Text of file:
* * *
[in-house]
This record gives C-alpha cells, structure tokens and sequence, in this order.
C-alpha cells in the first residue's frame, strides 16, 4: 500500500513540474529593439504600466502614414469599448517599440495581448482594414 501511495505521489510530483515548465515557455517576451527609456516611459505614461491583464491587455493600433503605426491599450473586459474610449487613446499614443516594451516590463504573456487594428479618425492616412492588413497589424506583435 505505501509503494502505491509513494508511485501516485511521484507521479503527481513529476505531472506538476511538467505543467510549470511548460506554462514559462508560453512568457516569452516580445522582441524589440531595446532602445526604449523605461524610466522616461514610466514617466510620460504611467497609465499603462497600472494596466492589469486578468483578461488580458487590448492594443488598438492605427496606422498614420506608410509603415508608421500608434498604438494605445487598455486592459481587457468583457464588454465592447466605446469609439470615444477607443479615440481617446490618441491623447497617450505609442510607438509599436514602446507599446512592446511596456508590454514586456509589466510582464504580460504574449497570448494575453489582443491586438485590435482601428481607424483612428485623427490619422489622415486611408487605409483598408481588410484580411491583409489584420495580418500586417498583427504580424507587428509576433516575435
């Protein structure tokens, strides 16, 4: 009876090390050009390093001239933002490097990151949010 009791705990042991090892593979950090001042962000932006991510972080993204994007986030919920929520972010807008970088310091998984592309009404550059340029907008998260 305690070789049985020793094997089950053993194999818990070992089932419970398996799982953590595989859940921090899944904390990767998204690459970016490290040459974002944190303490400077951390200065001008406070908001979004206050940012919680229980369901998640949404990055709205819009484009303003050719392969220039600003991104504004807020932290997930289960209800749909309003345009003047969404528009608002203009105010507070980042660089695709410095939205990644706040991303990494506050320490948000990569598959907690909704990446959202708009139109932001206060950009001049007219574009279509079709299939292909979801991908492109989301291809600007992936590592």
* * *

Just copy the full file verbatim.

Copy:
[in-house]
This record gives C-alpha cells, structure tokens and sequence, in this order.
C-alpha cells in the first residue's frame, strides 16, 4: 500500500513540474529593439504600466502614414469599448517599440495581448482594414 501511495505521489510530483515548465515557455517576451527609456516611459505614461491583464491587455493600433503605426491599450473586459474610449487613446499614443516594451516590463504573456487594428479618425492616412492588413497589424506583435 505505501509503494502505491509513494508511485501516485511521484507521479503527481513529476505531472506538476511538467505543467510549470511548460506554462514559462508560453512568457516569452516580445522582441524589440531595446532602445526604449523605461524610466522616461514610466514617466510620460504611467497609465499603462497600472494596466492589469486578468483578461488580458487590448492594443488598438492605427496606422498614420506608410509603415508608421500608434498604438494605445487598455486592459481587457468583457464588454465592447466605446469609439470615444477607443479615440481617446490618441491623447497617450505609442510607438509599436514602446507599446512592446511596456508590454514586456509589466510582464504580460504574449497570448494575453489582443491586438485590435482601428481607424483612428485623427490619422489622415486611408487605409483598408481588410484580411491583409489584420495580418500586417498583427504580424507587428509576433516575435
């Protein structure tokens, strides 16, 4: 009876090390050009390093001239933002490097990151949010 009791705990042991090892593979950090001042962000932006991510972080993204994007986030919920929520972010807008970088310091998984592309009404550059340029907008998260 305690070789049985020793094997089950053993194999818990070992089932419970398996799982953590595989859940921090899944904390990767998204690459970016490290040459974002944190303490400077951390200065001008406070908001979004206050940012919680229980369901998640949404990055709205819009484009303003050719392969220039600003991104504004807020932290997930289960209800749909309003345009003047969404528009608002203009105010507070980042660089695709410095939205990644706040991303990494506050320490948000990569598959907690909704990446959202708009139109932001206060950009001049007219574009279509079709299939292909979801991908492109989301291809600007992936590592």